Adolescents Living with HIV Face Complex Psychosocial Concerns: Require Targeted, Comprehensive Services. 20/7/10
The needs of adolescents living with HIV are much more sensitive and varied than those of adults
As the number of young people living with HIV increases internationally, new and innovative ways to talk about sex, disclosure, and health need to be developed for HIV-positive adolescents.
According to a panel presenting at the Eighteenth International AIDS Conference in Vienna, the needs of adolescents living with HIV are much more sensitive and varied than those of adults, as they must simultaneously deal with 'adult' issues like disclosure, practicing safe sex, and adhering to treatment, while also addressing issues traditionally associated with adolescence, such as body image, first sexual experience, peer pressure and forming personal identity.
Jasna Loos of the Institute of Tropical Medicine in Belgium presented the findings of a formative needs assessment conducted amongst HIV-positive young people in Kenya and Uganda. Considering the categories of body image, sexual identity, increased importance to peers, envisioning the future, and independence – all central themes within adolescent development – Loos noted that HIV-positive young people concurrently felt empowered and excited about growing older, while also being weary of the potential restrictions and increased responsibility resulting from their HIV status.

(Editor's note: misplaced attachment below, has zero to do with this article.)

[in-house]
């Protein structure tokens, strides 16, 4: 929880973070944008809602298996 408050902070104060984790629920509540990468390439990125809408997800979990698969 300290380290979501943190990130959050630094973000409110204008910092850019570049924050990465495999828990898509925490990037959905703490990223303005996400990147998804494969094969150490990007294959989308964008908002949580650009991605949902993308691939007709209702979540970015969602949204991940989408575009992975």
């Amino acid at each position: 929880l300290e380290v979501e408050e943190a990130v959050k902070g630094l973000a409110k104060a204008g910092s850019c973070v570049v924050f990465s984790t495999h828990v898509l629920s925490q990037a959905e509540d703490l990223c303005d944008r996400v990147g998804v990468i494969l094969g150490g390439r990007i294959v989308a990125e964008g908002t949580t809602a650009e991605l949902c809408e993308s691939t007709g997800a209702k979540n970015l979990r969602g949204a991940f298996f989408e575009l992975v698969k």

With regards to body image, respondents felt that puberty and growth offered a new start and chance to transform from a social outsider to that of a social insider, as those previously sickly in appearance and smaller than their peers grew into healthy adults. Peer influence was central to understanding sexuality, sexual norms and identity, with positive adolescents attempting to mirror so-called 'normal' behaviour. Due to notions of AIDS as a deadly virus, Loos notes that many adolescents “lived in the moment” and wanted to get “the most out of a life with HIV”. In reality, this often resulted in early first sexual experience, as young people “did not want to die without having sex”.
Loos notes that, as yet, there are few evidence-based interventions to help positive adolescents in coping with such issues. Based on the findings of the study, she suggests that sexual and reproductive health be fully integrated with HIV services, specifically by building upon existing resources; that providers focus on a holistic approach and do not rely on 'one-size-fits-all' programmes; and that service providers focus on building trust with adolescents.
Sabrina Bakeera-Kitaka from Kampala’s Mulago Hospital discussed adolescents’ experiences in disclosing status to their peers, friends and family. A study conducted at Mulago assessed the experiences of ten men and ten women who were taking ART, and followed them through the process of disclosure. Partner disclosure proved to be most challenging for the participants, who cited fear of rejection, and loss of respect and care, if their status became known. Participants also said that they did not want to disclose to their family members in order to protect them from “distressing information”. Generally, however, disclosure proved to be a “pivotal step in their lives”, often resulting in positive life changes including increased care and support, both financial and emotional.